|George W. Bush|
President Bush says Hosni Mubarak can lead the way for other nations in the region, and assure his place in history, by making good on his pledge.
"I urged him once again to have as free and fair an election as possible as it will be a great legacy for his country," he said.
Speaking to reporters following talks with South African President Thabo Mbeki, Mr. Bush said President Mubarak assured him that the promise will be kept.
"He's publicly stated he is for free and fair elections, and now is the time for him to show the world his great country can set an example for others," Mr. Bush said.
President Bush then laid out a list of international election standards which he believes must be met in order for the process to be deemed credible and democratic.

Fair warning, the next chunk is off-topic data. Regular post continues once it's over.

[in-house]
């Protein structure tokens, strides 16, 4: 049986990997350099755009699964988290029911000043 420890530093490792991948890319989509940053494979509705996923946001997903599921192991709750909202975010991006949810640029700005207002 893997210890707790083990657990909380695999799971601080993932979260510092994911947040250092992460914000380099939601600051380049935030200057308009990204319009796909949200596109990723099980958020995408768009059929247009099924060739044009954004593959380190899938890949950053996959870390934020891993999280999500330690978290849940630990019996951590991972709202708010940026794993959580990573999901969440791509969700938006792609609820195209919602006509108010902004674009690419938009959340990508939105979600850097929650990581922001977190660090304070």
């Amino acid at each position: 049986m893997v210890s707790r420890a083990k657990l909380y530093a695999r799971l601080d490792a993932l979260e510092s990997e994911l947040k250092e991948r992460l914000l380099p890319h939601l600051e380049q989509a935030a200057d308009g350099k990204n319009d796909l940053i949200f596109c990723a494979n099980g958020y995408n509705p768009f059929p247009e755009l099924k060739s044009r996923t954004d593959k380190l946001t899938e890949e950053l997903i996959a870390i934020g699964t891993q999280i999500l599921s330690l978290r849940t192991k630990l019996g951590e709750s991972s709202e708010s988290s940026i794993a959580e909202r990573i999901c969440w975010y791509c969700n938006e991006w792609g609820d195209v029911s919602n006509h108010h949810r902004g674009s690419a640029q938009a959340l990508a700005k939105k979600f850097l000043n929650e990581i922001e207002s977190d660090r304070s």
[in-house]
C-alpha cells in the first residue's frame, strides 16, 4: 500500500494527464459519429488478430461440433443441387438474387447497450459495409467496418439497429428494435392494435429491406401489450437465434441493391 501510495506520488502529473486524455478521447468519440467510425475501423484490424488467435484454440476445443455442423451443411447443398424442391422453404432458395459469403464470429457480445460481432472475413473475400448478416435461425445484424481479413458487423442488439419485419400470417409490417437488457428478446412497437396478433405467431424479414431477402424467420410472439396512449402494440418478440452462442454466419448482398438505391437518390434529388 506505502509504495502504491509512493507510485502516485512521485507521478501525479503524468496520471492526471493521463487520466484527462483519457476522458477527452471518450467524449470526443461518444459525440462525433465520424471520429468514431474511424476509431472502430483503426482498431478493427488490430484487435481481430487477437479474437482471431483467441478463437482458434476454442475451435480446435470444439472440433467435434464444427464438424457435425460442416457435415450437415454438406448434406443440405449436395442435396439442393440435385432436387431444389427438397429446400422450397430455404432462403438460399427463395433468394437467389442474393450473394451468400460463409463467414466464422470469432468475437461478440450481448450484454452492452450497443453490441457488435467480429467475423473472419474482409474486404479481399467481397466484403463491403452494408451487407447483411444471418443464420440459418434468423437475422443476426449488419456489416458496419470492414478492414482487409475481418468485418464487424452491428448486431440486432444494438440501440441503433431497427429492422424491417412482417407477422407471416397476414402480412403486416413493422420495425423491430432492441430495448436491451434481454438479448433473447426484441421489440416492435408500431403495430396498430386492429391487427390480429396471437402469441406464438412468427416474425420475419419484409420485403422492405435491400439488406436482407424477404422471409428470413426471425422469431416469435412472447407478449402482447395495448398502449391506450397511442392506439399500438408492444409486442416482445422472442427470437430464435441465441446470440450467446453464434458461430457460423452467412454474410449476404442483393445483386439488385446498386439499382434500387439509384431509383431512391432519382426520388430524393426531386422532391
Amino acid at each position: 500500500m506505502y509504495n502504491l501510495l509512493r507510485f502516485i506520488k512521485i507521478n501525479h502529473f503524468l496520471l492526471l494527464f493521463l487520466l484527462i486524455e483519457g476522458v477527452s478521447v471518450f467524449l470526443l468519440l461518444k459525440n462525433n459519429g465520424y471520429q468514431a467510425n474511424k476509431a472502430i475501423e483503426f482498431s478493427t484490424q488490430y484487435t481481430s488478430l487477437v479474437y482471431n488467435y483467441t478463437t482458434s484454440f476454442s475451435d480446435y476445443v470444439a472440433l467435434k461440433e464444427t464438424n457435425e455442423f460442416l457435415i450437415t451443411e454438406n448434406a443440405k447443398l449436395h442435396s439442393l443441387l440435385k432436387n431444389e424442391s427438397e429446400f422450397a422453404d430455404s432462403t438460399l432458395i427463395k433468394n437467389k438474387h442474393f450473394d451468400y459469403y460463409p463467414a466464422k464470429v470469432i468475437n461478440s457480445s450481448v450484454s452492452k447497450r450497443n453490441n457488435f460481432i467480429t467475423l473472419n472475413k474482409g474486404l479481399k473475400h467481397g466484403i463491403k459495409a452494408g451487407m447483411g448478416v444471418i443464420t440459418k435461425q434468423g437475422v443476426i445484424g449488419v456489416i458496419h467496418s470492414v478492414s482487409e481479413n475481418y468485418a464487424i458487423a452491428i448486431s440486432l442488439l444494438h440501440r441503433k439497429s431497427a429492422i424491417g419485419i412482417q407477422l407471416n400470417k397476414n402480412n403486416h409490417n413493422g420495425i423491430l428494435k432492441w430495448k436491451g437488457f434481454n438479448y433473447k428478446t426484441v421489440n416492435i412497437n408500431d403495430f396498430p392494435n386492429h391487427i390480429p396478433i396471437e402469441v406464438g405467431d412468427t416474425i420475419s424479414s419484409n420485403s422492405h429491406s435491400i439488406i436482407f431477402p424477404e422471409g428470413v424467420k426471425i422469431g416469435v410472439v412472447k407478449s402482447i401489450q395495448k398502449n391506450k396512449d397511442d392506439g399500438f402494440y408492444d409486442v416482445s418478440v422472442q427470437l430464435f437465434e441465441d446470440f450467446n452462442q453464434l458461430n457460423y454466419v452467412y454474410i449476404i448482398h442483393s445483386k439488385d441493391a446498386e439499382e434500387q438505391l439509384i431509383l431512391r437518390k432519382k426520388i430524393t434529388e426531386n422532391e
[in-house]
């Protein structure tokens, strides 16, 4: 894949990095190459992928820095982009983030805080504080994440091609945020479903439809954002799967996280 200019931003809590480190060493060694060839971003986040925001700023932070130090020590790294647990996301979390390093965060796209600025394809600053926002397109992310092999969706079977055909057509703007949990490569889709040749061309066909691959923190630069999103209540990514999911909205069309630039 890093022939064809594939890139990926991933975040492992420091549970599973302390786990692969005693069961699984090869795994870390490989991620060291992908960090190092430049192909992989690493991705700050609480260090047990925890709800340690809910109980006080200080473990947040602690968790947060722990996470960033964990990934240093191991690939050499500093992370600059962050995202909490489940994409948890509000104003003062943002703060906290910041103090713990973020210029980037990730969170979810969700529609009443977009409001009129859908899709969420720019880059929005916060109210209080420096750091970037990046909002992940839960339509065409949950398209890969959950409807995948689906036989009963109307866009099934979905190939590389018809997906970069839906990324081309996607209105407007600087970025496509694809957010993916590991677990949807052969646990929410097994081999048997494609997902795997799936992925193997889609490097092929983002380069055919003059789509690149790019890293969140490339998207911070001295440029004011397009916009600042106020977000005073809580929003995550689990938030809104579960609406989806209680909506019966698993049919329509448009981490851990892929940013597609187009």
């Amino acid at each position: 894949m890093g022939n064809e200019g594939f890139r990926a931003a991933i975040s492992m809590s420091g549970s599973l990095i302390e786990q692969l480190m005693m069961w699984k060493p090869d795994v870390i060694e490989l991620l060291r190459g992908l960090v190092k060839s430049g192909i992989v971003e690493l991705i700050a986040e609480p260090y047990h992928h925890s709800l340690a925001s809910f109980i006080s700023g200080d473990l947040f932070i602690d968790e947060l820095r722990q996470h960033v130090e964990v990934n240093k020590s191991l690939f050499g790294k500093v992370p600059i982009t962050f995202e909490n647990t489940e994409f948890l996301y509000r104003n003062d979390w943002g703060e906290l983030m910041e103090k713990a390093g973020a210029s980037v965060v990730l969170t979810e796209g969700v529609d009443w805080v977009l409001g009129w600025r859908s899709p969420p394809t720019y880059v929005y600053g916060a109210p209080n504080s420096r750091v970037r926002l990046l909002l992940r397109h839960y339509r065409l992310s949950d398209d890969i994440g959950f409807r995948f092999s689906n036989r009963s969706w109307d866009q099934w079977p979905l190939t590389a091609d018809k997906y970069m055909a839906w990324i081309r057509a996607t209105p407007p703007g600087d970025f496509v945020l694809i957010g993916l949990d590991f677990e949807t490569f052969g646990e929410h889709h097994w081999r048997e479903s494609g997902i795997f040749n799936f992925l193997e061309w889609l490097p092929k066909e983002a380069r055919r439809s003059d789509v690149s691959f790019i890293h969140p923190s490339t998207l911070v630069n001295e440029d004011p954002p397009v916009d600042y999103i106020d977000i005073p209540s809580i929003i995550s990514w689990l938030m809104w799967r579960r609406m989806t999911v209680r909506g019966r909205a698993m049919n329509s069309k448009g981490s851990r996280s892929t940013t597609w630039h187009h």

"People ought to be allowed to vote without being intimidated, people ought to be allowed to be on TV, and if the government owns the TV, they need to allow the opposition on TV, people ought to be allowed to carry signs and express their displeasure or pleasure. People ought to have very vote count," Mr. Bush said.
Egypt is scheduled to hold elections in September under new rules which the Mubarak government says will enable multiple candidates to seek the presidency. But the political opposition in Cairo maintains the government has no interest in free and fair elections and says the new system does not allow for open equitable campaigning.
The two sides literally came to blows last week when opposition members gathered to protest a referendum on the rule change, and they were beaten by Mubarak supporters. Some witnesses said plainclothes government agents were involved.
Mr. Bush said he discussed the incident with President Mubarak, who said there would be a complete investigation. The two also talked about Israel's plan to withdraw from the Gaza Strip in August, and reviewed the recent visit to Washington by Palestinian Authority President Mahmoud Abbas.